• No player-versus-player (PvP) combat.

The Start

This was even more challenging than I expected. All six players were new to the game, but they had all spent time developing characters already.

My plan was to help them to build connections between characters by requiring them to answer questions about their pasts. “Sally, what serious event did your character and Mark’s character both witness?” “Jim, what is it about Jordan’s character that irritates your character?” That sort of thing.

There was a frustrating trend that began here and continued throughout the session. A player would suggest something (here it was an event in the backstory), and then another player would suggest a different and mutually exclusive idea, and then both players would be at a standstill. Both were invested in their idea, and neither wanted to work with the other’s suggestions. I didn’t know how to help them work this out, but I did the best I could. This problem slowed the game significantly.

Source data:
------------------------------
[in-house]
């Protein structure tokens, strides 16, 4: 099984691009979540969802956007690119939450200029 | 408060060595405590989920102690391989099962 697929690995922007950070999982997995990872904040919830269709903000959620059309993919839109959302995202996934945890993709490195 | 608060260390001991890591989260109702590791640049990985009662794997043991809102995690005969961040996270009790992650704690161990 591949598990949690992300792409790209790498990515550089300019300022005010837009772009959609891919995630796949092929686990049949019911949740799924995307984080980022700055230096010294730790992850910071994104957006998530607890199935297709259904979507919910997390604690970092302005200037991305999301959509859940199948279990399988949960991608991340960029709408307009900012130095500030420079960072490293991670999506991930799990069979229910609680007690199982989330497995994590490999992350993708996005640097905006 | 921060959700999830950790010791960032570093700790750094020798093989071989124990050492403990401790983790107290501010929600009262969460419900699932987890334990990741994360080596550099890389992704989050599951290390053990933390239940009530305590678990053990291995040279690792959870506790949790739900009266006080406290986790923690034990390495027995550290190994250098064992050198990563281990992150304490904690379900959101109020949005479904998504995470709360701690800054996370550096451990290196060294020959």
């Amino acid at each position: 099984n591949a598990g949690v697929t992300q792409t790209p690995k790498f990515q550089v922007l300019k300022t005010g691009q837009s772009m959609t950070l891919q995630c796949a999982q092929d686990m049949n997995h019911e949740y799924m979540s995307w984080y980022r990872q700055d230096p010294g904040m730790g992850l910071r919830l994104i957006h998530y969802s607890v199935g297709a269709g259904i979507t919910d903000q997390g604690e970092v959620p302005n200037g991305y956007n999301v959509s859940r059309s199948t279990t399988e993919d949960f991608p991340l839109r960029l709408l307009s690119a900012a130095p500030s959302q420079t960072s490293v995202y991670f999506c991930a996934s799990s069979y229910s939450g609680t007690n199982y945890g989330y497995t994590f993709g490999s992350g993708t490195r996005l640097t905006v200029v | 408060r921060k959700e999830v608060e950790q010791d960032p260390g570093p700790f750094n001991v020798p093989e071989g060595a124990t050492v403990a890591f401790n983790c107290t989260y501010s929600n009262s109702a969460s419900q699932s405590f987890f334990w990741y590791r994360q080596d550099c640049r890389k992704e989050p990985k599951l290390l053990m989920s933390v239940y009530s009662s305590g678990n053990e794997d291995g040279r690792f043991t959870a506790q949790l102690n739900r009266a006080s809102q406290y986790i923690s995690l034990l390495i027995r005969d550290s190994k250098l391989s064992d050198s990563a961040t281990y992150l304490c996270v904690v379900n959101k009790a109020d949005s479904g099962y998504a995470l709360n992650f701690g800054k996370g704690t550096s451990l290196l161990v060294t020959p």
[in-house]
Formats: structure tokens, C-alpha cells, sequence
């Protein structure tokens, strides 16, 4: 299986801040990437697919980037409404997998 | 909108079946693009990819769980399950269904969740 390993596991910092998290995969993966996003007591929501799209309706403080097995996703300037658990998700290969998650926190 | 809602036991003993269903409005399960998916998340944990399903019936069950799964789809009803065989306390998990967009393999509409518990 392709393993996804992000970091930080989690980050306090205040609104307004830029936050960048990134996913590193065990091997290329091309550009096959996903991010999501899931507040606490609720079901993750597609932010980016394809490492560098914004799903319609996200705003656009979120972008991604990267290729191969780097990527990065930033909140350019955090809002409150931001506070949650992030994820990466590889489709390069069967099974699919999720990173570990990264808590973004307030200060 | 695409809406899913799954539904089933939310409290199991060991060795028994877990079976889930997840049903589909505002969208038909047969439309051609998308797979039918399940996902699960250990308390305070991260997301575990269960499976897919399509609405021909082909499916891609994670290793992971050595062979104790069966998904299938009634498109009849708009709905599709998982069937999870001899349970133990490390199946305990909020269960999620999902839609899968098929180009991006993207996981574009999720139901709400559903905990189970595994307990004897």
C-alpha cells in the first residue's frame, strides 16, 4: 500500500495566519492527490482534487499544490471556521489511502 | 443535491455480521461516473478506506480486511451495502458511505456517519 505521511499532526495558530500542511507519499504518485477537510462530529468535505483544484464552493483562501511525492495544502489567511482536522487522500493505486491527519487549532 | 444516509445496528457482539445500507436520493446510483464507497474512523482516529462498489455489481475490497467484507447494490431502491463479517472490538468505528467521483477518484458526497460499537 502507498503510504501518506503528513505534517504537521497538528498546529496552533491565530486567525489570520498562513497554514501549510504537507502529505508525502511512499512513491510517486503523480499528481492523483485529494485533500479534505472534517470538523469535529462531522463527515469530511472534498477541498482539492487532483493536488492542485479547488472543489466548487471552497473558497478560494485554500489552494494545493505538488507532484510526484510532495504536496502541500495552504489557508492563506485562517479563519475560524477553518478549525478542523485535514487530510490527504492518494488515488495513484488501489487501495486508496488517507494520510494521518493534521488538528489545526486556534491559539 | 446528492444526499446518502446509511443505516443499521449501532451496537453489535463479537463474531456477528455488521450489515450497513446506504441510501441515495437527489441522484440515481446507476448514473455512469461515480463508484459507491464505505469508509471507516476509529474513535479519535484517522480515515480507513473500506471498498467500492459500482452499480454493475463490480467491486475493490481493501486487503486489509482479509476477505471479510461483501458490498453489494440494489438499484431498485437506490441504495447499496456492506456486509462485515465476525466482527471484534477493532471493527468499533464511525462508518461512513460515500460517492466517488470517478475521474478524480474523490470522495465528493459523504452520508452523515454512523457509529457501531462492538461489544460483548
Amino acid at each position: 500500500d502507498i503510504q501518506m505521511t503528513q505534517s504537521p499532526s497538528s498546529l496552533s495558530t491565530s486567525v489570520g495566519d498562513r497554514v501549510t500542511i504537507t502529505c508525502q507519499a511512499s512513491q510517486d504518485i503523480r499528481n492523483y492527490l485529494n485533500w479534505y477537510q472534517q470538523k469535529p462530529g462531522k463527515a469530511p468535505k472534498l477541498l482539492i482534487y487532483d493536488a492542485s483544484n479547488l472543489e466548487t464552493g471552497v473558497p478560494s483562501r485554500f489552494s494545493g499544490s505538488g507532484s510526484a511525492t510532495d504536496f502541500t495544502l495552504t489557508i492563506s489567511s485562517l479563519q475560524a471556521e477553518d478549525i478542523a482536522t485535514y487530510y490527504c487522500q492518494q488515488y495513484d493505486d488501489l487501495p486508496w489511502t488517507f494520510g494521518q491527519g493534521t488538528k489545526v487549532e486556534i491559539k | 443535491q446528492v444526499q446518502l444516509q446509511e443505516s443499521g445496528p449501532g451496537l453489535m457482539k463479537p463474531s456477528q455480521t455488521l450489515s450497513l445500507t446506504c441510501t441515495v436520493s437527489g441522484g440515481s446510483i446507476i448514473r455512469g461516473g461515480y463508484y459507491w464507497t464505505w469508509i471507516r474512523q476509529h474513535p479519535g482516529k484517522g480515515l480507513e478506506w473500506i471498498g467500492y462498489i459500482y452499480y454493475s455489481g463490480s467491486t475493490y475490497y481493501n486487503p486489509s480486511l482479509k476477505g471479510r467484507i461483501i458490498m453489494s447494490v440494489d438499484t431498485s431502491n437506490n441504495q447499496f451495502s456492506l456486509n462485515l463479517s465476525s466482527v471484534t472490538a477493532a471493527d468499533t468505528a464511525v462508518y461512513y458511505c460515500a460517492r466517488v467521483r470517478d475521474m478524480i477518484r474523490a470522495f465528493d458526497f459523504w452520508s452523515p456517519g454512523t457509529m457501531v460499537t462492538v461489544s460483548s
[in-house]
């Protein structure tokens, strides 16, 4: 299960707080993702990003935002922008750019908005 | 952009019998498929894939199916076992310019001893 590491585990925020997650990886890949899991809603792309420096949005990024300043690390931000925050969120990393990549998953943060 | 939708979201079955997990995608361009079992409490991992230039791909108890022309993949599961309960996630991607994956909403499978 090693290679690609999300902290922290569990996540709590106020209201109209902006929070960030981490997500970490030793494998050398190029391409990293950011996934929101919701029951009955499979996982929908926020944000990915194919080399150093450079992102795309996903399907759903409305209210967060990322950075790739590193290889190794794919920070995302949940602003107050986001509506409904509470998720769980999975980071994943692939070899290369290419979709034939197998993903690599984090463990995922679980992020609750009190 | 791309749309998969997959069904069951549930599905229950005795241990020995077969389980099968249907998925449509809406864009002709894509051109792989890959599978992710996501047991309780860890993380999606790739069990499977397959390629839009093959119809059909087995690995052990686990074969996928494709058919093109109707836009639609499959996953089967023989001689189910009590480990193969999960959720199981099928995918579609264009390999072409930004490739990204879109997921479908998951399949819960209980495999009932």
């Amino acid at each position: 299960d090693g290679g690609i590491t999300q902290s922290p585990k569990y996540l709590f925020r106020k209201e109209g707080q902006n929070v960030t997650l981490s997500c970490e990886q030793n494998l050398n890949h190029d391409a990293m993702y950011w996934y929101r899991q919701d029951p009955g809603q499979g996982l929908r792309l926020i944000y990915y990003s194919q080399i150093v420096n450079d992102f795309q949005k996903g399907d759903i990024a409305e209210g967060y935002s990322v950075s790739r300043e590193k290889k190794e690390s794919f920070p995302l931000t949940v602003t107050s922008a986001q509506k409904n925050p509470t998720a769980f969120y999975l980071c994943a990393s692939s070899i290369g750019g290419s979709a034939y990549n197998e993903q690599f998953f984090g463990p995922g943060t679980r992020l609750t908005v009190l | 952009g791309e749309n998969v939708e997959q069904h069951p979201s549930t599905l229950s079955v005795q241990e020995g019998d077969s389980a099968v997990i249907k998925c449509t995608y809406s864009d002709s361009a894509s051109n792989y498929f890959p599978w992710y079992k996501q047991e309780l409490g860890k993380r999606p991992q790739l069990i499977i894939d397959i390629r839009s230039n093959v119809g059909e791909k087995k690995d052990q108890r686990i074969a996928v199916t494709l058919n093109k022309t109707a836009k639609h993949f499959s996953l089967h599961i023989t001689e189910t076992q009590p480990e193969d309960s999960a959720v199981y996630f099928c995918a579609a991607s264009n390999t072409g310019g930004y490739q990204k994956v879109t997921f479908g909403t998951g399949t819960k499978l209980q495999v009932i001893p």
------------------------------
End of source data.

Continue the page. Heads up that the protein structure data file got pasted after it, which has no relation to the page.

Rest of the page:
I did my best to roll with (ha ha) the backstories the players had developed to set the initial scene. Players didn’t really know what to do, and I wished that I had forced them to develop a party before starting (instead I asked them to work at coming together in the first session).

Some characters took actions that helped the party come together, but other characters took actions that drove the party apart. Making decisions among six people was onerous.